Christophe Debar-Monclair had his first encounter with vitiligo when he was 15 years old. “I knew right away what it was since my mum also has vitiligo. I will always remember her reaction when I told her about it. She just started to cry. This was the hardest thing I had to take. Seeing guilt in the eyes of somebody you love,” the 39-year-old construction management professional recalls.
At present, Christophe is managing roadworks for the city of La Rochelle. His work involves managing a team and interacting with several people on daily basis. Unlike many of vitiligo fighters, Christophe considers interacting with others an opportunity to normalize vitiligo. He says, “I am glad I have that opportunity to show the world that I am just as human as they are.” But, was Christophe always this mature about the skin disorder? He answers, “It was quite hard to accept vitiligo especially after observing how people would stare at me. Most of the time people would look at me because they did not know what those patches were, and they would even sometimes seem disgusted. People would think that it is some sort of skin fungus or other contagious skin condition. In response, I would get upset, not because I felt bad about my body, but more because I could not accept the fact that people would stare at me without trying to understand.”
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Today, Christophe, an admirer of street art, has accepted the fact that he has vitiligo. If someone asks questions about it, he takes time to explain what vitiligo is. “I always work to accept it rather than “fighting” it. It is part of me so I never try to hide it, or use cream in an attempt to cure it. I improved my self-esteem by practicing boxing for about 15 years. It was a great way for me to control my anxiety and focus on what really mattered – my well being. 20 years later, I almost forgot that I have vitiligo. Only the sun is here to remind me of it,” the passionate photographer shares.
When Christophe was on his journey of self-acceptance and self-love, he met someone really special – his wife. “When we met, I was 21, she was 15. The vitiligo was not super visible at that time, but I went ahead and engaged a conversation about it, explaining what it was, and what it would eventually become. I also talked about the fact that it was genetically transmitted. Her reaction was beyond all my expectations, she was very positive about it, her empathy and kindness made me stronger, more confident.”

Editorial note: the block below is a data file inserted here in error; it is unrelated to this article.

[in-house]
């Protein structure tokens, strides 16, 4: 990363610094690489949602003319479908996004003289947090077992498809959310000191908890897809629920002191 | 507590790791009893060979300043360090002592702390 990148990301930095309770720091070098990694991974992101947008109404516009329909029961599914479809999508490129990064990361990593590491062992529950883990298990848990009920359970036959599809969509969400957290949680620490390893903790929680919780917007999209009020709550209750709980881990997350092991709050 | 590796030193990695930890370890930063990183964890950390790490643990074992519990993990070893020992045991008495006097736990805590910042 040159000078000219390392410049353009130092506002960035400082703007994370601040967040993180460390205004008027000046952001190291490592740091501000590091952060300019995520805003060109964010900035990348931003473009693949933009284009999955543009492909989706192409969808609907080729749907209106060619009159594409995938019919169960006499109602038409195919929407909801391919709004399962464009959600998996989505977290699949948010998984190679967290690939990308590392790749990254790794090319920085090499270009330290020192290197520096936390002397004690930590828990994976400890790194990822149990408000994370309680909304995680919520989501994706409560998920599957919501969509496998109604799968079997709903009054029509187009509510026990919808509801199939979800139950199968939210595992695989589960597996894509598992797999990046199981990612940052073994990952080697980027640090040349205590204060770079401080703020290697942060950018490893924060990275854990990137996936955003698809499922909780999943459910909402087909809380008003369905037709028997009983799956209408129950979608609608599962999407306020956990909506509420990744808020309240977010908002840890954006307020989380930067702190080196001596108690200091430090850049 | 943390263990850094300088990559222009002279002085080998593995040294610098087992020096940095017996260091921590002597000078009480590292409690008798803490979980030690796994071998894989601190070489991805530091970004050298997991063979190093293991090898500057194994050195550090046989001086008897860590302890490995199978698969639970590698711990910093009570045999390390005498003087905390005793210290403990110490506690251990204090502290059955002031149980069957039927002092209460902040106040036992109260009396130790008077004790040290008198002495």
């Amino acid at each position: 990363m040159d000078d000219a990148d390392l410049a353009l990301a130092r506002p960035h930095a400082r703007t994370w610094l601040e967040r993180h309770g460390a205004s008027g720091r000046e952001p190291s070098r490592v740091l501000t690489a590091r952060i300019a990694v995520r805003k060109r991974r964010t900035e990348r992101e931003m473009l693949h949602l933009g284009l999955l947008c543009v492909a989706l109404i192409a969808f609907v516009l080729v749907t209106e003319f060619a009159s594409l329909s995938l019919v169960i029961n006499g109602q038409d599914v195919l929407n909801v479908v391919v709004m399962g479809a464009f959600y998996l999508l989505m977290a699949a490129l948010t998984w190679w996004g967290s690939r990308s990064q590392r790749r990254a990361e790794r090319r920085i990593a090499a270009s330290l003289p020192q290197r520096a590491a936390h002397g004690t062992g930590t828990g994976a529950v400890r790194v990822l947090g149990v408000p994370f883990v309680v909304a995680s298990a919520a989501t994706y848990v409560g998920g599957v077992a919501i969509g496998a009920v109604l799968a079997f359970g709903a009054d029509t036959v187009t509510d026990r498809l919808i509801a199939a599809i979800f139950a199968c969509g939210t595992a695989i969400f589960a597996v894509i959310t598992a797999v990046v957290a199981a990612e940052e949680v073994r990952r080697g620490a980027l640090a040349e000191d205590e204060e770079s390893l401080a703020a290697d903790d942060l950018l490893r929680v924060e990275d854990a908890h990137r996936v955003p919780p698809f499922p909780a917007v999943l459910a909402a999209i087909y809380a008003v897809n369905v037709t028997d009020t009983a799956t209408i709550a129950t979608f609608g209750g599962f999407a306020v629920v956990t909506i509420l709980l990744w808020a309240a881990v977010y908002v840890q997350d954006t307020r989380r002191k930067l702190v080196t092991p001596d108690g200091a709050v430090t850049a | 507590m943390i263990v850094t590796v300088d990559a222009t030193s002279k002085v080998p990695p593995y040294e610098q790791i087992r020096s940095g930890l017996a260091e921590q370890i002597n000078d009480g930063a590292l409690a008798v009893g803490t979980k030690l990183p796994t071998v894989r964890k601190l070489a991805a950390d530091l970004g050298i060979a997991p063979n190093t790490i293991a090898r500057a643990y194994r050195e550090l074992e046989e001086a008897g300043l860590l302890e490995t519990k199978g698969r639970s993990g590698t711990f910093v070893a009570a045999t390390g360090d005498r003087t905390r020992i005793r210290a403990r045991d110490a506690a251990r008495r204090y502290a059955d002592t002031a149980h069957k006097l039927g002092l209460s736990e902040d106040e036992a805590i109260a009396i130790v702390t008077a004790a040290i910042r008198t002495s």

It is the unmistakable support of his family that makes Christophe a positive person today, but just like any other parent with vitiligo, Christophe has his fair share of worries: “I do not really go through any difficult moments because of vitiligo, but since I have my two kids, I sometimes, start to think about the genetic aspect of it. I know I grew up out of it, accepted it, and that a lot of people do, but I also know that others do not, and that stresses me, especially nowadays, where appearance seems more important than the real person,” the vitiligo crusader pours his heart out.
Christophe feels meeting and communicating with other people with vitiligo, to share stories, fun facts, doubts, and pain help a lot. After all, it is important to feel part of a bigger family that shares the same questions, doubts, as well as moments of happiness.
When we asked Christophe to leave us with a message for fellow vitiligo fighters, he indeed had something special to share: I try to stay positive in every situation, which is not easy. But, it is the only way to go through life. So, I suggest you all to remember what Confucius said, “Everything has beauty, but not everyone sees it.” Don’t let negativity enter your life and drag you down the hill.”
We salute Christophe’s undying spirit to make the most of each day. We hope many youngsters with chronic skin disorder will get inspired by his incredible vitiligo journey.